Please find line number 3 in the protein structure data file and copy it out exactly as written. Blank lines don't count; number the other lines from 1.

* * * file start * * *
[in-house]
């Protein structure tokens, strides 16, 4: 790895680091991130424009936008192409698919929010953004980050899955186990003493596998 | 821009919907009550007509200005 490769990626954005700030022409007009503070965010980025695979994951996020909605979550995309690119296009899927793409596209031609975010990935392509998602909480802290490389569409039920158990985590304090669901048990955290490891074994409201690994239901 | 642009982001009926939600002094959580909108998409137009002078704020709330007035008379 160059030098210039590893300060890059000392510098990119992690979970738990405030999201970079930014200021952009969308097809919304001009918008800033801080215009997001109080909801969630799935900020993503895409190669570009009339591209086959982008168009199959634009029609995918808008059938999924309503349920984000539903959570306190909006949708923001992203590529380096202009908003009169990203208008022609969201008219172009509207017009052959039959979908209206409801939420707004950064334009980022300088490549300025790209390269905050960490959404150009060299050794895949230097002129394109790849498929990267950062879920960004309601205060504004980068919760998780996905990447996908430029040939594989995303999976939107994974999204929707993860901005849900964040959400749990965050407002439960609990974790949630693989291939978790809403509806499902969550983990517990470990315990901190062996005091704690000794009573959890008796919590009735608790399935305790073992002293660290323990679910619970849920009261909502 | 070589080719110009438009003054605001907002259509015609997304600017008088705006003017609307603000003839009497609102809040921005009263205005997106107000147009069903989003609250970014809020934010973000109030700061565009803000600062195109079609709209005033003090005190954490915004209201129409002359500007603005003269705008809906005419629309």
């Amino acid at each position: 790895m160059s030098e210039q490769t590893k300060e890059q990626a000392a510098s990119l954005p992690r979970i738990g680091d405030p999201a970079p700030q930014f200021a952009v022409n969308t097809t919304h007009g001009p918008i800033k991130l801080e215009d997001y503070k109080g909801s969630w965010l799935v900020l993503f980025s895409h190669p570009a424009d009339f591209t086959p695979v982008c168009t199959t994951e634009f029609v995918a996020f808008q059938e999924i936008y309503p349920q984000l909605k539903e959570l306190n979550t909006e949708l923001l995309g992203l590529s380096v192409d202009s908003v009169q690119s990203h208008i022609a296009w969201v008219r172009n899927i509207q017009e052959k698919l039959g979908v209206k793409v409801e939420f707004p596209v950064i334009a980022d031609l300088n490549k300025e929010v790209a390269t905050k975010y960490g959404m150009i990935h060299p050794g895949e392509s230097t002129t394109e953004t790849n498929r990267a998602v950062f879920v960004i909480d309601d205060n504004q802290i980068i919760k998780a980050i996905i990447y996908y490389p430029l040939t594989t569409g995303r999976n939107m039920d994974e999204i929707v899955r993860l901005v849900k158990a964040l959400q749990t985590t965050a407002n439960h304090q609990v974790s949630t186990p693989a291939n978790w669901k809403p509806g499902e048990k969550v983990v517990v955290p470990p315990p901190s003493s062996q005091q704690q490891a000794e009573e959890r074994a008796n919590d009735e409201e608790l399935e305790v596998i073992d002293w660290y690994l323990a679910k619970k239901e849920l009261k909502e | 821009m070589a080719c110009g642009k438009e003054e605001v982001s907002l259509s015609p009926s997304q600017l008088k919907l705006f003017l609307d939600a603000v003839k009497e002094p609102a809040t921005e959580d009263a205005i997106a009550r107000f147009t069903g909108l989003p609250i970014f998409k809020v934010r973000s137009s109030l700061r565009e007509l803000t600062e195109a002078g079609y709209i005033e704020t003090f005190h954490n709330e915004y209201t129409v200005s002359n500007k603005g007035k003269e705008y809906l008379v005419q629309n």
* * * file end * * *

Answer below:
């Amino acid at each position: 790895m160059s030098e210039q490769t590893k300060e890059q990626a000392a510098s990119l954005p992690r979970i738990g680091d405030p999201a970079p700030q930014f200021a952009v022409n969308t097809t919304h007009g001009p918008i800033k991130l801080e215009d997001y503070k109080g909801s969630w965010l799935v900020l993503f980025s895409h190669p570009a424009d009339f591209t086959p695979v982008c168009t199959t994951e634009f029609v995918a996020f808008q059938e999924i936008y309503p349920q984000l909605k539903e959570l306190n979550t909006e949708l923001l995309g992203l590529s380096v192409d202009s908003v009169q690119s990203h208008i022609a296009w969201v008219r172009n899927i509207q017009e052959k698919l039959g979908v209206k793409v409801e939420f707004p596209v950064i334009a980022d031609l300088n490549k300025e929010v790209a390269t905050k975010y960490g959404m150009i990935h060299p050794g895949e392509s230097t002129t394109e953004t790849n498929r990267a998602v950062f879920v960004i909480d309601d205060n504004q802290i980068i919760k998780a980050i996905i990447y996908y490389p430029l040939t594989t569409g995303r999976n939107m039920d994974e999204i929707v899955r993860l901005v849900k158990a964040l959400q749990t985590t965050a407002n439960h304090q609990v974790s949630t186990p693989a291939n978790w669901k809403p509806g499902e048990k969550v983990v517990v955290p470990p315990p901190s003493s062996q005091q704690q490891a000794e009573e959890r074994a008796n919590d009735e409201e608790l399935e305790v596998i073992d002293w660290y690994l323990a679910k619970k239901e849920l009261k909502e | 821009m070589a080719c110009g642009k438009e003054e605001v982001s907002l259509s015609p009926s997304q600017l008088k919907l705006f003017l609307d939600a603000v003839k009497e002094p609102a809040t921005e959580d009263a205005i997106a009550r107000f147009t069903g909108l989003p609250i970014f998409k809020v934010r973000s137009s109030l700061r565009e007509l803000t600062e195109a002078g079609y709209i005033e704020t003090f005190h954490n709330e915004y209201t129409v200005s002359n500007k603005g007035k003269e705008y809906l008379v005419q629309n």